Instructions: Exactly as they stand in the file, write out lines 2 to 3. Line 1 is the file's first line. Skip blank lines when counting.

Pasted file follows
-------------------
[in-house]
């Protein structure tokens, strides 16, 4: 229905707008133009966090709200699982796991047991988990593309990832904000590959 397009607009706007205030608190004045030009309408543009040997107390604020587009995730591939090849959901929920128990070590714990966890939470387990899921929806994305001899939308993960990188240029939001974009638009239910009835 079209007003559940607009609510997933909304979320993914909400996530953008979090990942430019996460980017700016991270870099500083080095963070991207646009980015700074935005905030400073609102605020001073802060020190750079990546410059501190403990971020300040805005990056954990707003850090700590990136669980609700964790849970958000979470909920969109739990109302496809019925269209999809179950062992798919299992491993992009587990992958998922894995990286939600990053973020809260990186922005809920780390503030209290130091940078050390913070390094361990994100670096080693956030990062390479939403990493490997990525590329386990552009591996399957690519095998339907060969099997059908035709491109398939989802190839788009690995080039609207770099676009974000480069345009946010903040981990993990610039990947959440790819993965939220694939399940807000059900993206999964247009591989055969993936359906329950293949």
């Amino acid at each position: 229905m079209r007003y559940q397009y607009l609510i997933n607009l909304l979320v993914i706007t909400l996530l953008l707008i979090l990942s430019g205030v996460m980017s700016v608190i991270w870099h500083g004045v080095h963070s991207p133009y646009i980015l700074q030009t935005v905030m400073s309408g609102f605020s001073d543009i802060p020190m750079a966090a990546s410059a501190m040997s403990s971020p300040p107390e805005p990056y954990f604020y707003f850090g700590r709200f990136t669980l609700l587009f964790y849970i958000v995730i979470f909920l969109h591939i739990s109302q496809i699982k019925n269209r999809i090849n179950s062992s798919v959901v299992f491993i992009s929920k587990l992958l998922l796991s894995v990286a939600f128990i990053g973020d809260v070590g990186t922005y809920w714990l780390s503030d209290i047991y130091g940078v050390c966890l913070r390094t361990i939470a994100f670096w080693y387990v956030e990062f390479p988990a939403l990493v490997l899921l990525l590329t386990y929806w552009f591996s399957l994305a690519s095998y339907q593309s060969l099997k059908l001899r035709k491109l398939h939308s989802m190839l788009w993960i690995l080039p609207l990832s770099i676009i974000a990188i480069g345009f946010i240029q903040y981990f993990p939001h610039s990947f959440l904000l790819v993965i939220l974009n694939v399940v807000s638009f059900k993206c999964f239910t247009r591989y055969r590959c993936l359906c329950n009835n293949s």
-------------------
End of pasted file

């Protein structure tokens, strides 16, 4: 229905707008133009966090709200699982796991047991988990593309990832904000590959 397009607009706007205030608190004045030009309408543009040997107390604020587009995730591939090849959901929920128990070590714990966890939470387990899921929806994305001899939308993960990188240029939001974009638009239910009835 079209007003559940607009609510997933909304979320993914909400996530953008979090990942430019996460980017700016991270870099500083080095963070991207646009980015700074935005905030400073609102605020001073802060020190750079990546410059501190403990971020300040805005990056954990707003850090700590990136669980609700964790849970958000979470909920969109739990109302496809019925269209999809179950062992798919299992491993992009587990992958998922894995990286939600990053973020809260990186922005809920780390503030209290130091940078050390913070390094361990994100670096080693956030990062390479939403990493490997990525590329386990552009591996399957690519095998339907060969099997059908035709491109398939989802190839788009690995080039609207770099676009974000480069345009946010903040981990993990610039990947959440790819993965939220694939399940807000059900993206999964247009591989055969993936359906329950293949």
């Amino acid at each position: 229905m079209r007003y559940q397009y607009l609510i997933n607009l909304l979320v993914i706007t909400l996530l953008l707008i979090l990942s430019g205030v996460m980017s700016v608190i991270w870099h500083g004045v080095h963070s991207p133009y646009i980015l700074q030009t935005v905030m400073s309408g609102f605020s001073d543009i802060p020190m750079a966090a990546s410059a501190m040997s403990s971020p300040p107390e805005p990056y954990f604020y707003f850090g700590r709200f990136t669980l609700l587009f964790y849970i958000v995730i979470f909920l969109h591939i739990s109302q496809i699982k019925n269209r999809i090849n179950s062992s798919v959901v299992f491993i992009s929920k587990l992958l998922l796991s894995v990286a939600f128990i990053g973020d809260v070590g990186t922005y809920w714990l780390s503030d209290i047991y130091g940078v050390c966890l913070r390094t361990i939470a994100f670096w080693y387990v956030e990062f390479p988990a939403l990493v490997l899921l990525l590329t386990y929806w552009f591996s399957l994305a690519s095998y339907q593309s060969l099997k059908l001899r035709k491109l398939h939308s989802m190839l788009w993960i690995l080039p609207l990832s770099i676009i974000a990188i480069g345009f946010i240029q903040y981990f993990p939001h610039s990947f959440l904000l790819v993965i939220l974009n694939v399940v807000s638009f059900k993206c999964f239910t247009r591989y055969r590959c993936l359906c329950n009835n293949s």